His brilliance as a strategist and the loyalty of highly mobile troops overcame any opposition. Estimates suggest 17 million people died in a trail of blood and suffering, marked by pyramids of skulls, that surpassed even Mongol barbarity.
Despite their success, Tamerlane’s conquests appear haphazard and repetitive, compared to the clean sweep of Genghis Khan, for he rarely consolidated them with permanent administration. Only in the last years of his life did Tamerlane carve out fiefs for his descendants, yet his jealousy of power and the cohesive role of his charisma built an empire that could not longer survive him. His career had pervasive influence. Defeat of one time protégé Toktamish in 1395 so weakened the Golden Horde that Russia came to discard the Mongol yoke, eventually annexing Tamerlane’s heartland itself. Capture of Ottoman Sultan Bayezid the Thunderbolt in 1402 delayed the fall of Constantinople for half a century, allowing Greek scholarship the time to reach Italy and birth of the Renaissance.
Although he encouraged agriculture and irrigation, concentration of trade on Samarkand and decimation of other centres reduced the economic base for other empires, exacerbated by the fall of the Silk Road.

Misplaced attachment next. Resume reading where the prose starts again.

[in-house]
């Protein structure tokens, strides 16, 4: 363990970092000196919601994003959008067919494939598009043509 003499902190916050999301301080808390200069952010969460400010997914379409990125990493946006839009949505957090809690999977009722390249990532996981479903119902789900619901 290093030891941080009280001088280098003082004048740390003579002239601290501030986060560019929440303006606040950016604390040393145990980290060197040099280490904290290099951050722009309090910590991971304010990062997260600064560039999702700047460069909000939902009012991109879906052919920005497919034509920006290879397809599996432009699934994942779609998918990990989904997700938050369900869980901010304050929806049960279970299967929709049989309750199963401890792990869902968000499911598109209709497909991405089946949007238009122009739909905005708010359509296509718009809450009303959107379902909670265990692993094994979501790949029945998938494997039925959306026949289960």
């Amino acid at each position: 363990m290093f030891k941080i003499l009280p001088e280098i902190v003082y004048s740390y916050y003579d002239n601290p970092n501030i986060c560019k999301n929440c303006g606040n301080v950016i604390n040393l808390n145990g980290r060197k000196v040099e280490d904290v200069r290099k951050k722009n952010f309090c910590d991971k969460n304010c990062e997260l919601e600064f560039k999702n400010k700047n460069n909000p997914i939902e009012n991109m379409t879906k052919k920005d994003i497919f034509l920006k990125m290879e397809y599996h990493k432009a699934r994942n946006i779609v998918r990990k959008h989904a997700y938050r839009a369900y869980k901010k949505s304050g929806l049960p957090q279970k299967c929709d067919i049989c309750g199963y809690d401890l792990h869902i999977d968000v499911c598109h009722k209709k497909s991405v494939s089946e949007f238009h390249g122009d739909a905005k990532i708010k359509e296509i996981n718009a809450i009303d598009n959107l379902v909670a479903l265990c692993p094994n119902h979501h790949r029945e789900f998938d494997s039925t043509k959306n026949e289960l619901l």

The name "Samarkand" means: samar = fertile; kand = settlement.
The city is older than 2500 years and is one of the oldest cities of the world. It has always been a center of trade and culture. It has been the capital of historical Sogd 4th century B.C. In this times Samarkand was called Marakanda. Alexander the Great conquered Marakand in 329 B.C.
During the Chinese Han-Dynasty (1st century AD) the area stood under the rule of the Chinese emperors. Later centralasian rulers and dynasties ruled the city: Sassanides, Hephtalides, Turk, Samanides, Seldshuck, Choresm.
Finally Samarkand came under the rule of the Mongols under Timur. It became Timur's capital. Trade, art and science bloomed in the next few centuries. The city was a very important center for the trade of the Great Silkroad. And it became the most beautiful city of the then known world.